involving the petitioners in an offence, which is punishable under the
provisions of SC/ST (POA) Act.  Even from the allegations mentioned in the
First Information Report, the petitioners did not assault the de facto
complainant and his people.  It is only stated in the complaint that they
abused the de facto complainant and his people in the name of their caste..
        To attract the offence punishable under Section 3(1)(x) of the SC/ST
(Prevention of Atrocities) Act, 1989, the Mens rea is the essential ingredient.
The utterances made in the name of caste should be with an intention to
humiliate or intimidate the persons belonging to Schedule Caste or Schedule
Tribe in a place within public view.  If in the course of a quarrel took place
in the fields  the petitioners abused the de facto complainant and his people
by using the caste name, the said act by itself in my view does not
automatically attract the offence punishable under Section 3(1)(x) of the
SC/ST (POA) Act, 1989.  The manner in which the utterances were made  
must be with an intention to humiliate or intimidate the persons belonging to
Schedule Caste or Schedule Tribe.
        From the facts of the present case, it is highly difficult to gather such
an intention on the part of the petitioners.  Further, the utterances cannot be
said to be made in a place within public view.  Thus, in the opinion of this
Court, the incident allegedly mentioned in the complaint is inherently
improbable.  Further more, even if the entire incident is considered to be
true, it does not attract the offence punishable under Section 3(1)(x) of the
SC/ST (POA) Act, 1989.  If the investigation is allowed to continue in a case
of this nature, it is nothing but abuse of process of law and ultimately it
would result in miscarriage of justice.  This is a fit case where the
investigation can be quashed by invoking the powers under Section 482 of
Cr.P.C.
        Accordingly, the Criminal Petition is allowed and the investigation in
Crime No.279 of 2010 of Khanapuram Police Station, Khammam Urban is  
quashed.  Consequently, the Miscellaneous Petitions pending if any shall
stand closed.
_________________  
R.KANTHA RAO,J  
Date: 18-02-2014

Comments

Popular posts from this blog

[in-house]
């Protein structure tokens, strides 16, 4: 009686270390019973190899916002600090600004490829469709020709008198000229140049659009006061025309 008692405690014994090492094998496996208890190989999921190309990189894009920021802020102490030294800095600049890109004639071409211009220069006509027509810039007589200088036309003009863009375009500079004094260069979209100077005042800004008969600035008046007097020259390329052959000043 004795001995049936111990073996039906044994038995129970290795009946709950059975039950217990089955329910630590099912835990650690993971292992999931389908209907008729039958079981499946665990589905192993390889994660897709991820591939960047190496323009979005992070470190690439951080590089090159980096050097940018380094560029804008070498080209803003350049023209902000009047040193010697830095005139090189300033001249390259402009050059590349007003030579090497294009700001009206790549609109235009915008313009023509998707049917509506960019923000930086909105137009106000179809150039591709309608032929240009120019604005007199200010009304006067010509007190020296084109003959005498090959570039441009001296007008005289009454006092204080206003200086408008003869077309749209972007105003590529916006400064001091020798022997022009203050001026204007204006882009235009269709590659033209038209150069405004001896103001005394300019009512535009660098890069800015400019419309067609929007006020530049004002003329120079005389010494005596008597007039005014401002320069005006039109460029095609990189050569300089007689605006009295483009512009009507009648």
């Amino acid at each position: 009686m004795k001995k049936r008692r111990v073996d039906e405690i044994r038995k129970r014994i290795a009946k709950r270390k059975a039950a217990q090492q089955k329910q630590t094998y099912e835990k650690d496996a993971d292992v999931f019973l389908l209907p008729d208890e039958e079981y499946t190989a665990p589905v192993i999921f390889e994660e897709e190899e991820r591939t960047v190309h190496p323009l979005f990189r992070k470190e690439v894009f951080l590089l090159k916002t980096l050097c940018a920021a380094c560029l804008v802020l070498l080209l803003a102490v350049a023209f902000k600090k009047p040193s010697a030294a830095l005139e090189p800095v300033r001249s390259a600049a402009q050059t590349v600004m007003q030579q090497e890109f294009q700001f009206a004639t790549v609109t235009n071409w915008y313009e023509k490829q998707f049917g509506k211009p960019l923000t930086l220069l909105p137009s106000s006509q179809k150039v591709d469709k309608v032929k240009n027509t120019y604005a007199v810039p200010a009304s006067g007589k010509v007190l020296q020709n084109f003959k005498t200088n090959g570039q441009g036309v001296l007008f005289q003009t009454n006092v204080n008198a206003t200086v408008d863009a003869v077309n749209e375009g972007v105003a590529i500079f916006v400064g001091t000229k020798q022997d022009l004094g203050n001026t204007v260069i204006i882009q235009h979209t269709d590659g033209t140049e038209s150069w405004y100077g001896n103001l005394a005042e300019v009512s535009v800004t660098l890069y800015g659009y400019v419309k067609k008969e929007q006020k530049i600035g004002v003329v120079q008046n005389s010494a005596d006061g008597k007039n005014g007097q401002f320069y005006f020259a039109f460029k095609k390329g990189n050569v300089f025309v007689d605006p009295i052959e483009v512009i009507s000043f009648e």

Article 54 of the Limitation Act, 1963 (36 of 1963) reads as follows: “For Specific performance of a contract: Three years The date fixed for the performance, or, if no such date is fixed, when the plaintiff has notice that performance is refused.”= the apex Court in Ahmmadsahb Abdul Mila vs. Bibijan[1], wherein it was held that the date fixed for the performance of the contract should be a specified date in the calendar, and submitted that since no specified date in the calendar for performance of the contract is mentioned in the agreement of sale, the second limb of Article 54 of the Limitation Act is applicable. ; whether the suit is barred by limitation or not becomes a tribal issue and when there is a tribal issue, the lower Court ought not to have rejected the plaint at the threshold. In view of the same, order, dated 27-01-2012, in CFR.No.90 of 2012, passed by the Additional Senior Civil Judge, Ongole, (FAC) Senior Civil Judge, Darsi, is, hereby, set aside. The Appeal is allowed accordingly.

Or.18, rule 17 and sec.151 C.P.C - petition filed for reopen and examination of the executant of Ex.A1 the sale deed to fill up the lacuna in evidence pointed out at the time of arguments not maintainable = Shaik Gousiya Begum. ..Petitioner Shaik Hussan and others.... Respondents = Published in http://judis.nic.in/judis_andhra/qrydisp.aspx?filename=10515

Order 39 Rules 1 and 2 CPC. plaintiff has to prove his title and possession how he came into possession prima faice , in the absence of the same, not entitled for interim injunction = The questions as to whether the lease deed was properly stamped and whether the stamp paper on which it was typed can be said to have been procured through proper source, need to be dealt with at the stage of trial.; The suit filed by the 1st respondent, is the one for injunction simplicitor in respect of an item of immovable property. He has also filed an application under Order 39 Rules 1 and 2 CPC. Basically, it was for the 1st respondent to establish that he is in possession and enjoyment of the property and that he derived the same through lawful means, particularly when he did not contend that he encroached upon the property.= assumptions of facts against to the contents of crucial third party by misreading the same- it is just un-understandable as to how the trial Court gathered the impression that Anuradha stated that there was a meeting of Board of Directors, where it was decided to lease the property to the appellants. - the trial Court itself was not clear as to whether the appellant is the lessee or a Manager or is working under any other arrangement. - The important findings that have a bearing upon the valuable rights of the parties cannot be based upon such uncertain and unverified facts. One of the cardinal principles in the matter of examining the applications filed under Order 39 Rules 1 and 2 CPC is that a party claiming that relief must come to the Court with clean hands. Prima facie, we find that there are no bona fides, much less consistency on the part of the 1st respondent, in his effort to get the order of temporary injunction. The trial Court has misread the evidence and misinterpreted the facts borne out by the record.